In 1980, Pope John Paul II visited a rapidly secularizing France. He saw churches that resembled museums. Weekly mass attendance among Catholics had dropped almost to ten percent. He saw seminaries, nunneries, and monasteries that looked like ghost towns. "Eldest daughter of the church, what have you done with your baptism?" he asked.
Since then, the answer to that question is not very much. Mass attendance is still anemic. Vocations are staggeringly low. And France is on the cusp of legalizing gay marriage. But Pope John Paul II would have been pleased to see that at least the resistance to the total overthrow of Christian morality is greater there than in other European countries. France's intractable Catholic genes still affect the body politic no matter how much the secularists try to eliminate them.
Secular Europe was shocked to see hundreds of thousands of French men, women, and children take to the streets of Paris last weekend to protest against gay marriage and gay adoption. As the protesters marched near the Eiffel Tower, they carried aloft placards, containing such messages as "all born of a father and mother" and "paternity, maternity, equality."
French President Francois Hollande still plans to push the gay marriage bill, but analysts say the protest has given some legislators pause, noting that the parliament has already put off one of its in vitro fertilization bills. A majority of the French oppose gay adoption and support for gay marriage has declined by ten points in the most recent poll to below 55 percent.
The protest was a point of light in an otherwise dark and gloomy cultural landscape, upon which new shadows fall. In nearby Belgium, which legalized gay marriage almost ten years ago, the rout of Christian morality appears complete, extending to all issues, as evident in the news this week that its regime of euthanasia now covers even the deaf and blind.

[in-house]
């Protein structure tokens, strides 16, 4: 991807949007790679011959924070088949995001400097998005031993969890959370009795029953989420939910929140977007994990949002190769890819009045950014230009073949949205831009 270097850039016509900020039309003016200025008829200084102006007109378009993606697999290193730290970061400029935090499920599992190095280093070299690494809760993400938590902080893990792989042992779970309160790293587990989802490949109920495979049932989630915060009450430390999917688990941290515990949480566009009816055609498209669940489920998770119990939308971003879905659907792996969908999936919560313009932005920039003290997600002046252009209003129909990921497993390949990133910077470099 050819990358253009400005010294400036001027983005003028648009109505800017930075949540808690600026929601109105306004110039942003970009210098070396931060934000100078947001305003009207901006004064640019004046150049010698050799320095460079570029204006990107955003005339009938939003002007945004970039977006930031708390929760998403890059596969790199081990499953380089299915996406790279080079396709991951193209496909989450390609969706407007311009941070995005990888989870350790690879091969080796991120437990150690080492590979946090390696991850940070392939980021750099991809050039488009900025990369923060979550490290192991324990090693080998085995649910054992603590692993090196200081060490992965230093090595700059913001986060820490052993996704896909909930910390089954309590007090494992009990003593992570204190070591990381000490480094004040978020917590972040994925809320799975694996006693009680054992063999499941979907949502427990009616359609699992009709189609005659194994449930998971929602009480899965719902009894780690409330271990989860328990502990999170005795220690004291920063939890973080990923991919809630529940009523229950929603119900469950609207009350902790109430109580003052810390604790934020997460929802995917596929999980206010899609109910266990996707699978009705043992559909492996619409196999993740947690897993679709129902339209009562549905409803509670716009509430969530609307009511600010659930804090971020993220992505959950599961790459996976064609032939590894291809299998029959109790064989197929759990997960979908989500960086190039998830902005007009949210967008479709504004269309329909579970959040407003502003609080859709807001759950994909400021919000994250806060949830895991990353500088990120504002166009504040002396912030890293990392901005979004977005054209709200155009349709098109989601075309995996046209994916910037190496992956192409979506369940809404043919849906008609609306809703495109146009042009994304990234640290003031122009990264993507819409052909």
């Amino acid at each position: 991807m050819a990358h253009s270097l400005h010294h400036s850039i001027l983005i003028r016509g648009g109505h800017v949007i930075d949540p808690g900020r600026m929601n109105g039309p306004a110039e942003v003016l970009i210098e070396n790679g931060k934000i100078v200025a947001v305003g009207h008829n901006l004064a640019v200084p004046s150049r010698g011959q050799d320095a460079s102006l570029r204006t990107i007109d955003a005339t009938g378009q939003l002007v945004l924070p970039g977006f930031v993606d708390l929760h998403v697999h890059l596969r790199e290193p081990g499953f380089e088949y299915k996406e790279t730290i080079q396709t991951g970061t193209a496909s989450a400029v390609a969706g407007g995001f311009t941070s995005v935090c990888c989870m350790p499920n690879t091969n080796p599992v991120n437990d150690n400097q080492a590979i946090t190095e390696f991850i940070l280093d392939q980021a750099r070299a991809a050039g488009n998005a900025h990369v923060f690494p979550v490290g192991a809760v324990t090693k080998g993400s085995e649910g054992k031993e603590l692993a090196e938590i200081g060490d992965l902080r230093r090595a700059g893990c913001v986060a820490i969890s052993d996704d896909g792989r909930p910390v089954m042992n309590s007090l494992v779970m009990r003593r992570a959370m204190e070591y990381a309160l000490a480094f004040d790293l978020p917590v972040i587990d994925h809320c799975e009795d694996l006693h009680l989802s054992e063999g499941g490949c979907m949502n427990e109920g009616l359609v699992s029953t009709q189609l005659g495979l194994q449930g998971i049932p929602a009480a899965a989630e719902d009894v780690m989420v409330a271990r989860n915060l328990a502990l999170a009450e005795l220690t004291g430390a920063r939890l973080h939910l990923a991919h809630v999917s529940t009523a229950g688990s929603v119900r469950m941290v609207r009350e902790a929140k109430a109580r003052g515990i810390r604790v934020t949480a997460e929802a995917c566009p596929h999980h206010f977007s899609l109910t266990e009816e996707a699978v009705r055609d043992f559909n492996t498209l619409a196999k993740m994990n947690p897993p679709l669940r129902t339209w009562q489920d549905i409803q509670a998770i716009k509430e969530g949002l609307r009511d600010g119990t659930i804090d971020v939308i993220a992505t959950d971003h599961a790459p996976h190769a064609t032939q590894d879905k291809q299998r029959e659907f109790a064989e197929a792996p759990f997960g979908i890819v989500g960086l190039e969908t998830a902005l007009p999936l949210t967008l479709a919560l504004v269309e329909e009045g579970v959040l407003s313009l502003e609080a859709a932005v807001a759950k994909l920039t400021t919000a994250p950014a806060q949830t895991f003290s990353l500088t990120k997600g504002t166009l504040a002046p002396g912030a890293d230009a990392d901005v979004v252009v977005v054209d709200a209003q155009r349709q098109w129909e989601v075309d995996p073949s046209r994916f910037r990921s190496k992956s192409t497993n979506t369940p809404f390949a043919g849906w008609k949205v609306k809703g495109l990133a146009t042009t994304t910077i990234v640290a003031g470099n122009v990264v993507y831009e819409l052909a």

Two deaf identical twins in their forties, who worked as cobblers in Antwerp, decided to have themselves euthanized by lethal injection after learning that they were going blind. The nonchalance of it all is the most striking feature of the news. "They were very happy. It was a relief to see the end of their suffering," said the presiding doctor casually. "They had a cup of coffee in the hall, it went well and a rich conversation. The separation from their parents and brother was very serene and beautiful. At the last there was a little wave of their hands and then they were gone."
What the opponents of euthanasia predicted -- that its use would move quickly from the terminally ill to the non-terminally ill -- has come to pass. With a little wave of its hands, Belgium has said goodbye to Christian civilization.
European secularists dismayed by the protest in Paris not only took heart in that grim development but also in the thumping Christians received this week from the European Court of Human Rights. They cheered the news that the rulings had generally strengthened the right of employers to punish Christians for not participating in the promotion of gay rights. The court upheld the disciplining of a clerk at a British marriage registry for not presiding at civil partnership ceremonies for gay couples. It also upheld the firing of a British relationship counselor who declined to provide "sex therapy" to gay couples. The other rulings were mixed: a nurse who was told not to wear a crucifix at work lost her case, but a British Airways stewardess rebuked for wearing a small cross won.
The results were widely seen as a net win for secularism. Mistreatment of Christians remains the last acceptable form of discrimination in Europe. The religion that built the continent continues to be marginalized while its historic adversary, Islam, enjoys more and more rights.
Still, the protest against gay marriage in Paris suggests that Christianity isn't wholly irrelevant. The continent's experiment against God is turning increasingly toxic, causing at least a few of its prodigal children to glance back at the master's house.
As Pope Benedict XVI told the French on his visit to the country in 2011, "What gave Europe's culture its foundation -- the search for God and the readiness to listen to him -- remains today the basis of any genuine culture."